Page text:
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Dec 01, 2010

Winter Storm Warnings

The fall semester is winding down; believe it or not finals are just a few weeks away. As an alternative to stressing out, downing cans of Red Bull or making multiple runs to Starbucks I’d like to talk about planning! Right now is a good time to start planning on how you’re going to study for finals. A few helpful tips I’d like to highlight… Start Early. Now is a good time to gather all the material you’ve received during the semester such as handouts, notes, old tests. Start reading through your class notes at least twice. Study Group or Partner. Schedule… More

Author: anna_ye

Nov 30, 2010

Encouraging Student Attendance

As the semester progresses, faculty members often see a noticeable decline in attendance. In fact, estimates in large classes suggest that over 60% of students deliberately cut them. Empty seats (and sadly, empty minds) are an issue, but there are some things you can do. Some Things to Try: Make the class informative, interesting, and relevant. Add variety and entertainment to lectures, such as animations, slide shows, demos, video clips, music, and guest speakers. Post outlines—not the complete notes—on your course web page or in Blackboard, so that students know what to expect. They can use them as a guide for taking notes… More

Author: francine_glazer

Nov 17, 2010

Surfing the Web in Advanced Mode

Many people are surprised to learn that you can customize your Web browser.  Whether you are performing advanced research, or casually browsing the Internet, there are a number of Firefox add-ons and Google Chrome extensions that will take your surfing to a whole new level. It's always a good idea to develop a personal knowledge management (PKM) system, and set of learning tools. Below I have outlined a few that I am currently using to get things done in both Mozilla Firefox and Google Chrome.   Mozilla Firefox (Tools > Add-ons) Morning Coffee – One click on the Morning Coffee icon loads… More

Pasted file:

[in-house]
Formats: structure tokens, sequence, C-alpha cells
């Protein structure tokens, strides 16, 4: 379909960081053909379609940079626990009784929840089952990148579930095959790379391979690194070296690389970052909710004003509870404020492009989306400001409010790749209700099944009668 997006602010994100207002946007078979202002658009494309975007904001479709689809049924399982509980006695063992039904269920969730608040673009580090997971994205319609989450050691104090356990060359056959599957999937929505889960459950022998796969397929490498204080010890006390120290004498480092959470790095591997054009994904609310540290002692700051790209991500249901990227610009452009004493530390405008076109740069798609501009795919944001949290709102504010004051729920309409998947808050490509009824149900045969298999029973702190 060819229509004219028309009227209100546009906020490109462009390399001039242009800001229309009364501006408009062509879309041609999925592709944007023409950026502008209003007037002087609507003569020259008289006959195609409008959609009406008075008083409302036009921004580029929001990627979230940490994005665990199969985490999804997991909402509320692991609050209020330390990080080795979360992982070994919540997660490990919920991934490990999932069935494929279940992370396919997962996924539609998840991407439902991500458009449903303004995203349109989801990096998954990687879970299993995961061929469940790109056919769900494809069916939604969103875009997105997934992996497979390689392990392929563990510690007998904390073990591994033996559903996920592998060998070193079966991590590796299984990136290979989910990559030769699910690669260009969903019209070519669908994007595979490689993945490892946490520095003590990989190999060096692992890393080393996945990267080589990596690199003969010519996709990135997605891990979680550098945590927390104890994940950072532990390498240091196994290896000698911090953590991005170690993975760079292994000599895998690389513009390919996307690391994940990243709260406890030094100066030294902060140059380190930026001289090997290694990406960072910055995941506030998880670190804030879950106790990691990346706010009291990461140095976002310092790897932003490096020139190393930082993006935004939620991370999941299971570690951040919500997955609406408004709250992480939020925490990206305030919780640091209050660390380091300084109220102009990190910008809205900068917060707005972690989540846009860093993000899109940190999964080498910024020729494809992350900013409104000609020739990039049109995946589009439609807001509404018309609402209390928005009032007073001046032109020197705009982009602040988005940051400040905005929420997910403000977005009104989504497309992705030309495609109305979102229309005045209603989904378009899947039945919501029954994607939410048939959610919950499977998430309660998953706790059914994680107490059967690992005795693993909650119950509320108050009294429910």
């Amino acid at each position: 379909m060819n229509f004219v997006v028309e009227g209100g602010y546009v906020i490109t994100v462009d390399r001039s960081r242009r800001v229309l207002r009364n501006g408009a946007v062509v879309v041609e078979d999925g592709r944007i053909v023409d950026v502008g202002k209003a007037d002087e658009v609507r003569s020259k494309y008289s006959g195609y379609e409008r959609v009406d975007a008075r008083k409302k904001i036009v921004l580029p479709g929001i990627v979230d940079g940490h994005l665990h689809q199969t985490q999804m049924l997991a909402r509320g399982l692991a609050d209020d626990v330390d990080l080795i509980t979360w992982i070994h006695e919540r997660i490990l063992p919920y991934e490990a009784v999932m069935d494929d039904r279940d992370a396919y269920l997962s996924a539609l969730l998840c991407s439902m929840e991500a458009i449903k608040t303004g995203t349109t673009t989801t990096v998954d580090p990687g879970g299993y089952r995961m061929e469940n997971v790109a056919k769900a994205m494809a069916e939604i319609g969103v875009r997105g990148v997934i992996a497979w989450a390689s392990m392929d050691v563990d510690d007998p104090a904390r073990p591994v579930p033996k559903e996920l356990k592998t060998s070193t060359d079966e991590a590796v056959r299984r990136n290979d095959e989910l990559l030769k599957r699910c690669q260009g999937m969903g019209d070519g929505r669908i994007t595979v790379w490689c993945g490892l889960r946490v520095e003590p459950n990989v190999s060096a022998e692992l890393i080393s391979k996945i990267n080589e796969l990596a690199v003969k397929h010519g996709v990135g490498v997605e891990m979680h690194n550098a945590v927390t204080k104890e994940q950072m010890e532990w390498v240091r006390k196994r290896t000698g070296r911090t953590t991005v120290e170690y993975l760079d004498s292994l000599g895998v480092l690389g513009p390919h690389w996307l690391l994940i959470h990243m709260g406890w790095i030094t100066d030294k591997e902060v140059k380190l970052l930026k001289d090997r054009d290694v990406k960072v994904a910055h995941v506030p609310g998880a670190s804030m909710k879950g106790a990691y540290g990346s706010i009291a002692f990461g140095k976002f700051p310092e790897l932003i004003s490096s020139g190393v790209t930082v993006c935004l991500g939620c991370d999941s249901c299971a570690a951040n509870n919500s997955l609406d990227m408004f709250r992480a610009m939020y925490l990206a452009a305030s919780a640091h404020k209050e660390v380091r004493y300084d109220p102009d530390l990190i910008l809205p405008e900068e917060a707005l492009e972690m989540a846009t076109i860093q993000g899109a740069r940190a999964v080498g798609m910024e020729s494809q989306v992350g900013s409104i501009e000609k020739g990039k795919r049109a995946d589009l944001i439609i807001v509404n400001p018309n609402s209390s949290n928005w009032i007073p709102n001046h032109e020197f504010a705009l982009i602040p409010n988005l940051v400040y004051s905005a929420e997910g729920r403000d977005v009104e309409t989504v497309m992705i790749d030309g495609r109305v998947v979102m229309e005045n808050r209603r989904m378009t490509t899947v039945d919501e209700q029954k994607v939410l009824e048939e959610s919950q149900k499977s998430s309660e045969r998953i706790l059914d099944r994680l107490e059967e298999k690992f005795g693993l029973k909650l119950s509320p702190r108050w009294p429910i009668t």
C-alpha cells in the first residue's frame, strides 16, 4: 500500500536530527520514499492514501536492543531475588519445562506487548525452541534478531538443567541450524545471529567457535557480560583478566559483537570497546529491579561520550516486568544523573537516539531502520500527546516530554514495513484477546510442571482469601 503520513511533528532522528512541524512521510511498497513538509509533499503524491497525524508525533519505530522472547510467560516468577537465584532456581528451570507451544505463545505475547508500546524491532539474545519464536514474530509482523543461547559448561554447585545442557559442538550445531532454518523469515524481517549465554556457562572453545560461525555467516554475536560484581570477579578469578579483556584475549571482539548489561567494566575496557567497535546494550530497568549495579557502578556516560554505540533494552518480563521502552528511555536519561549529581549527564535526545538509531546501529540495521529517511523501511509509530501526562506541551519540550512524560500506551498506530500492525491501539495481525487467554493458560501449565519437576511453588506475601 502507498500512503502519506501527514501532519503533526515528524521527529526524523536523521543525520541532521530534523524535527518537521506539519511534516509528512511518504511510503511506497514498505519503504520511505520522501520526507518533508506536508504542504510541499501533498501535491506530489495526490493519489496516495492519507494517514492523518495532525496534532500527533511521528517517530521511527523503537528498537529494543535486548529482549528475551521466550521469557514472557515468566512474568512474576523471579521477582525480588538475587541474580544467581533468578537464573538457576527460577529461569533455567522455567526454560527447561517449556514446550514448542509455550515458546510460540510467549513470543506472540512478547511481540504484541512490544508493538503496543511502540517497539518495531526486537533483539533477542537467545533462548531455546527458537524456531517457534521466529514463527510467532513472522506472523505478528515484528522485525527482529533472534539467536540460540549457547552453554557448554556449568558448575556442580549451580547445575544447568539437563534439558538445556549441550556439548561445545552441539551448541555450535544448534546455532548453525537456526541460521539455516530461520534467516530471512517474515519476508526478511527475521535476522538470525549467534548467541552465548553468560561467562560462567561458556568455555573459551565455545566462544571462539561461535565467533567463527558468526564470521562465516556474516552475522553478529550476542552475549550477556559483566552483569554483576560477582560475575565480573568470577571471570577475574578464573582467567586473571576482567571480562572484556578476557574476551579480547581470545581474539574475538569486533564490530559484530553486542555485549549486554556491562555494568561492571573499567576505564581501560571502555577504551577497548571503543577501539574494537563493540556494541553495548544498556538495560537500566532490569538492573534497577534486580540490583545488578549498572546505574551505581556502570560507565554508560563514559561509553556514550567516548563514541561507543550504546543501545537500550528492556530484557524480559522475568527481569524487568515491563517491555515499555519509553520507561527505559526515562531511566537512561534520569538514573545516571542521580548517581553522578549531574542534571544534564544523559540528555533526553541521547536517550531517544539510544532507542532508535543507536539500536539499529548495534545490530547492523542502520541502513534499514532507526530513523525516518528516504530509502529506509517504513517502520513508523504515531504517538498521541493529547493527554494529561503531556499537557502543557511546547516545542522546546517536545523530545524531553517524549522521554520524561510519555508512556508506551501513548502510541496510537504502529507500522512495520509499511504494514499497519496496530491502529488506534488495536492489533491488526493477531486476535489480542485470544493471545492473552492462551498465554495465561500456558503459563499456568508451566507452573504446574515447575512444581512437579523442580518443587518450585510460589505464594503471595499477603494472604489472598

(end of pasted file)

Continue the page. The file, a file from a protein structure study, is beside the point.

Author: sebastien_marion

Nov 16, 2010

Do No Harm: A Dose of SoTL

  Primum non nocere (“First, do no harm.”) The medical and medical ethics dictum of “do no harm” is based on the concern that sometimes an action or intervention may be more likely to cause harm than good, in which case it would be better to do nothing at all. This caution is not usually connected with teaching, but could it be?  Teaching students has been called a great act of optimism and is a pivot and catalyst for the continuation of human culture and society. College professors are part of that great chain of learning that begins in the womb and… More

Author: francine_glazer

Nov 10, 2010

Tips for Group Work

When you assign several students to produce a major assignment together you will have to consider not only the quality of the task they complete but also the effectiveness of their interaction. If one of your course objectives is that students will learn to work together with colleagues, then teach them how. The steps are the same as for teaching and grading discussion: Provide criteria and instructions. Provide opportunities for practice and feedback.  Here are some suggestions for guiding group processes: Begin with instructions and guidelines for group work. Address the ways in which groups could go astray. Construct a… More

Author: francine_glazer

Nov 05, 2010

Search Triangle